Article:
Present the training activity to both the trainee and your managers as improving the bus factor. It is prudent to have at least two people capable of doing any job.
Talk to your manager first, so that you are certain who they want you to train.
Training the wrong person could create an extremely difficult situation when you resign. Training person X would ...
How can I give my coworker the training in the time I have left?
You don't, this is your boss's job to assign not yours. When you resign from the company, your boss will decide who ( if anyone ) will be trained to fill your role. They will also decide if you will be the one doing the training or not.
If I said something very direct like "Sending multiple one word emails in succession clutters everyone's inbox. Instead, let's use Slack for communications of that kind from now on. (Insert link to company's guide for installing Slack app and logging in)." Would that be too harsh or unprofessional?
Not at all.
It reads as polite as possible (in fact, it ...
"Getting hit by a bus"
You're training someone to do what you do so that if you're out sick one day, get hit by a bus, or have some other emergency your company has someone ready and trained to fill in your role until you come back (or don't).
Its just a level of insurance that your company's management should see as a "good thing" not something to fear ...
Throughout your working life, there are going to be a lot of situations where people above you who are not your direct supervisor are going to ask you to do things.
This is something that you will have to get used to.
Yes, the proper procedure would have been for the "upper boss" to contact your supervisor and clear it with them. However, you have to be ...
My bosses cannot know that I am considering leaving, because they will
make my worklife miserable.
I want my coworker to be well established to fill my role and be in
line for promotion and a good opportunity after my departure. We are
not close, but I know that they are in such a situation as to benefit
greatly personally and professionally. So ...
It's a good sign - you have useful skills that have come to the attention of someone in a position of authority! Just make sure your own boss is aware of any requests that come in, it's up to him to take it up with the other boss if he has an issue with it.
Before all of that surreptitious training the easiest and best way to do this is to write a whole bunch of great documentation and comment your code. That way no matter who gets picked after you're gone will have a good starting position. Even the person that comes after them will benefit (especially if it is kept up to date.) You also won't need to worry so ...
I plan to resign. I simply feel terrible from not being able to keep up,
First of all, it seems like you are under a lot of stress and you already made your decisions to leave. You decided to put your own mental health first, which is the right thing to do, as your well-being is absolute priority.
so it is also what I deserve. No one is asking me to ...
it wasn't a problem until recently, as he used to sit a fair distance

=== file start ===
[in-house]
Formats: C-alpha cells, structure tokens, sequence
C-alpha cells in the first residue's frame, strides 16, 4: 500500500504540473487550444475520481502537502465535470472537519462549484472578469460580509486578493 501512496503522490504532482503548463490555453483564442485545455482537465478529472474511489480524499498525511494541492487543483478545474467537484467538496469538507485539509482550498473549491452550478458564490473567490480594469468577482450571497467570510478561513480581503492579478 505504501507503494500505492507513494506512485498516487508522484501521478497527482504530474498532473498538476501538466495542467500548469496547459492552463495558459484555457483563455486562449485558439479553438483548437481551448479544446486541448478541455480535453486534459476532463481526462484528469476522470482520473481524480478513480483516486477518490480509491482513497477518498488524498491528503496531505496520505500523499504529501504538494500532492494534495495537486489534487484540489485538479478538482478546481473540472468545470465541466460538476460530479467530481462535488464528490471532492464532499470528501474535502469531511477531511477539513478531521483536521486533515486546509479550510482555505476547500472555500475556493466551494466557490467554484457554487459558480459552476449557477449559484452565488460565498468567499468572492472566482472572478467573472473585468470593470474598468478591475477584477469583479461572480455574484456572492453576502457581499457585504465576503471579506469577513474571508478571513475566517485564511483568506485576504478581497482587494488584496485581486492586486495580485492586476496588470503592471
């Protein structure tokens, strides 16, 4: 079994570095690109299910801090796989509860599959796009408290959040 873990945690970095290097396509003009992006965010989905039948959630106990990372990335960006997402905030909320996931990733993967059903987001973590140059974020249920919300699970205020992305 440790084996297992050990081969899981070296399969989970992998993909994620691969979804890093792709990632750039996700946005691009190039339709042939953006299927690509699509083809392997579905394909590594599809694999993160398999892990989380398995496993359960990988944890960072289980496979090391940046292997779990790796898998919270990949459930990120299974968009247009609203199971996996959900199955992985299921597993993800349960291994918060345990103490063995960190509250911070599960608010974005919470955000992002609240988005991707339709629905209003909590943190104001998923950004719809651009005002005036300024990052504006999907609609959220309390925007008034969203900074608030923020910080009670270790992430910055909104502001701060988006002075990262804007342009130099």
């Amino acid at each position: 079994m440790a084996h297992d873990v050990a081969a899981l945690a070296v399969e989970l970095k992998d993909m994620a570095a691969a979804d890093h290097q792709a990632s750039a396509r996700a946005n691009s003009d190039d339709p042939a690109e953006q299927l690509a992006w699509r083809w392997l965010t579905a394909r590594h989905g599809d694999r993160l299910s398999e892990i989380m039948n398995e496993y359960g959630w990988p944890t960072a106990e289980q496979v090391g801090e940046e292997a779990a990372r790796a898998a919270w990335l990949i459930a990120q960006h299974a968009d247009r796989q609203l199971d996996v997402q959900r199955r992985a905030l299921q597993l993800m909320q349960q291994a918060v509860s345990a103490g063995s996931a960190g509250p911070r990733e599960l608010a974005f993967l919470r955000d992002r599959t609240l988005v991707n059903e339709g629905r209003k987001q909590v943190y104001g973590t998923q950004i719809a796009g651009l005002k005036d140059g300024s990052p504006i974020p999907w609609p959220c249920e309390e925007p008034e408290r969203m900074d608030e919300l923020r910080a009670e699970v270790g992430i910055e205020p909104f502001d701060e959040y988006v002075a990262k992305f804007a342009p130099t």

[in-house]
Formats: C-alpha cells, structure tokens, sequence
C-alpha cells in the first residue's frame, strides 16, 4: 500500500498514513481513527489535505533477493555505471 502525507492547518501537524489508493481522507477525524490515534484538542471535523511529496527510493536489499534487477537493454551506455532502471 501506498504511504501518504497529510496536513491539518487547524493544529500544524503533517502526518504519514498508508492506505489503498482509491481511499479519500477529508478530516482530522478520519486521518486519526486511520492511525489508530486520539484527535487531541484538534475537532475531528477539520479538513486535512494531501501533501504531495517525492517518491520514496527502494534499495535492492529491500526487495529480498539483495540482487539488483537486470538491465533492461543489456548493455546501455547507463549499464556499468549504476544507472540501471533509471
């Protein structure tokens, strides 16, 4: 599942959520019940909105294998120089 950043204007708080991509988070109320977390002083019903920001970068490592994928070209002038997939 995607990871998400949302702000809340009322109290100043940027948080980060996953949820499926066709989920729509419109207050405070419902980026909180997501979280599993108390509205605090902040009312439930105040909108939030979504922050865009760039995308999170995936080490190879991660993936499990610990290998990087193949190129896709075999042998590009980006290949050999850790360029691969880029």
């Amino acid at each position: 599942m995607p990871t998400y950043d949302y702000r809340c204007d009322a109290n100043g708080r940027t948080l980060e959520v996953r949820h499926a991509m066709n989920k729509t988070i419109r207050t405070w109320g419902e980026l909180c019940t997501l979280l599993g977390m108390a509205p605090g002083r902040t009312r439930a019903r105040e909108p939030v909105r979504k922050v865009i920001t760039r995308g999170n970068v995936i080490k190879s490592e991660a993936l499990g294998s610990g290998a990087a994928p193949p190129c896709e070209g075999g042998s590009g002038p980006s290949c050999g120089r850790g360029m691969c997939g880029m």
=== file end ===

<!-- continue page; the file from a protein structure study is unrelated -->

away from me.
What's the best option in this situation?
Ask management if you can move your desk a fair distance away, so you are back to the situation where it wasn't a problem for you.
That's the simplest solution to your problem.
First Question: Do I ask for a raise for myself and my "integral employee"?
When you feel underpaid, you should seek a raise. There is nothing wrong with informing your boss that you believe you're worth significantly more and are unhappy with how your paid. You can inform the owner that you will look elsewhere if you don't get an adequate raise as long as ...
IMHO, best way to accomplish this task is to get your / his manger involved in the issue
It can be done directly or indirectly,
You and few colleagues can mention it to manager on several occasions or as group letter
If manager frequently will be exposed to his way of communicating and will be bothered by it, he on his own will request style / medium ...
The problem of Sales and Marketing over-promising is not something you can control. A career strategy that depends on preventing over-promising may not be realistic. You could encounter similar problems in your next job, and turn into a job-hopper as you resign each time.
Instead, I suggest working out strategies for coping. Concentrate on the things you do ...
You don't because the only ethical way to do what you suggest is if you could train this person on your own time, on your own equipment, outside of business offices. Or if your employer has a loop-hole allowing you to spend hours training people however you like which it doesn't sound like.
But perhaps I'm becoming the thing I hate, but being partial ...
Start working with the person where you can
Several answers suggest dishonesty, I would however stay away from that if you can, especially since it may not even be needed.
If you have absolutely no opportunity to work with the person, or have no reason to ask them to pick up work., hen you are pretty much out of options. However, otherwise look out for the ...
Tell your boss you are quitting. They really can't do much to make your life hell. Just work your fixed hours at a regular pace and go home. Make sure to use all your holiday before you leave. As you are the one leaving, you have a lot of power. Your boss will want you to train a replacement. If they treat you badly, you will just leave.
Do this once ...